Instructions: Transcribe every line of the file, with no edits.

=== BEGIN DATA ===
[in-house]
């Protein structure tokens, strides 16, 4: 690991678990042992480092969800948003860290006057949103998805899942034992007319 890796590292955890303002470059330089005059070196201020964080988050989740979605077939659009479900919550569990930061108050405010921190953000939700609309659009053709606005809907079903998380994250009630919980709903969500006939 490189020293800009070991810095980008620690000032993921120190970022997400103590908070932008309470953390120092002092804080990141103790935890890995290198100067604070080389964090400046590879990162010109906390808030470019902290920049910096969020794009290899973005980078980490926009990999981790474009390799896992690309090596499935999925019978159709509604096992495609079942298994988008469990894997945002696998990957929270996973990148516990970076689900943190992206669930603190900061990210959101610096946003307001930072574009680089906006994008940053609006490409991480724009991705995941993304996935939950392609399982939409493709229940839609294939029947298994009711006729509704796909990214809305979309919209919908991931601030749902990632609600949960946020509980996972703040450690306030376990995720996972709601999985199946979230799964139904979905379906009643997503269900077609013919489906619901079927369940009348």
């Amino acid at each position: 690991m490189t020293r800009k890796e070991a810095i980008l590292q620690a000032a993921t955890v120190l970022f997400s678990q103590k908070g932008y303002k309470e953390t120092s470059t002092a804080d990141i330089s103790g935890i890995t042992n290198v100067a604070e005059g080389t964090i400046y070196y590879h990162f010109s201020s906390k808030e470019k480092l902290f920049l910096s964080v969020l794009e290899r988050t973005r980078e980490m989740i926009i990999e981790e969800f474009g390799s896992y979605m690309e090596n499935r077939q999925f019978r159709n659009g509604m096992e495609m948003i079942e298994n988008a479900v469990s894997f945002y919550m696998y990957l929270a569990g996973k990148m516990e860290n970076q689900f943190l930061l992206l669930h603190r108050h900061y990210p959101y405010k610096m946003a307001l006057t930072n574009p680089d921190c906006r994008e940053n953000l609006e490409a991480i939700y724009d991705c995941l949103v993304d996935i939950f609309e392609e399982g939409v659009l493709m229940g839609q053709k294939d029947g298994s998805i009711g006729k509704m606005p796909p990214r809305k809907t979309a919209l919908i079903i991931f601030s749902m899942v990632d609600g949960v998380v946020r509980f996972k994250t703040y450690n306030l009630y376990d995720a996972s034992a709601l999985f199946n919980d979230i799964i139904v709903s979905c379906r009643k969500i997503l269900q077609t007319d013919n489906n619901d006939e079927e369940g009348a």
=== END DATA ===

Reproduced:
[in-house]
């Protein structure tokens, strides 16, 4: 690991678990042992480092969800948003860290006057949103998805899942034992007319 890796590292955890303002470059330089005059070196201020964080988050989740979605077939659009479900919550569990930061108050405010921190953000939700609309659009053709606005809907079903998380994250009630919980709903969500006939 490189020293800009070991810095980008620690000032993921120190970022997400103590908070932008309470953390120092002092804080990141103790935890890995290198100067604070080389964090400046590879990162010109906390808030470019902290920049910096969020794009290899973005980078980490926009990999981790474009390799896992690309090596499935999925019978159709509604096992495609079942298994988008469990894997945002696998990957929270996973990148516990970076689900943190992206669930603190900061990210959101610096946003307001930072574009680089906006994008940053609006490409991480724009991705995941993304996935939950392609399982939409493709229940839609294939029947298994009711006729509704796909990214809305979309919209919908991931601030749902990632609600949960946020509980996972703040450690306030376990995720996972709601999985199946979230799964139904979905379906009643997503269900077609013919489906619901079927369940009348």
């Amino acid at each position: 690991m490189t020293r800009k890796e070991a810095i980008l590292q620690a000032a993921t955890v120190l970022f997400s678990q103590k908070g932008y303002k309470e953390t120092s470059t002092a804080d990141i330089s103790g935890i890995t042992n290198v100067a604070e005059g080389t964090i400046y070196y590879h990162f010109s201020s906390k808030e470019k480092l902290f920049l910096s964080v969020l794009e290899r988050t973005r980078e980490m989740i926009i990999e981790e969800f474009g390799s896992y979605m690309e090596n499935r077939q999925f019978r159709n659009g509604m096992e495609m948003i079942e298994n988008a479900v469990s894997f945002y919550m696998y990957l929270a569990g996973k990148m516990e860290n970076q689900f943190l930061l992206l669930h603190r108050h900061y990210p959101y405010k610096m946003a307001l006057t930072n574009p680089d921190c906006r994008e940053n953000l609006e490409a991480i939700y724009d991705c995941l949103v993304d996935i939950f609309e392609e399982g939409v659009l493709m229940g839609q053709k294939d029947g298994s998805i009711g006729k509704m606005p796909p990214r809305k809907t979309a919209l919908i079903i991931f601030s749902m899942v990632d609600g949960v998380v946020r509980f996972k994250t703040y450690n306030l009630y376990d995720a996972s034992a709601l999985f199946n919980d979230i799964i139904v709903s979905c379906r009643k969500i997503l269900q077609t007319d013919n489906n619901d006939e079927e369940g009348a």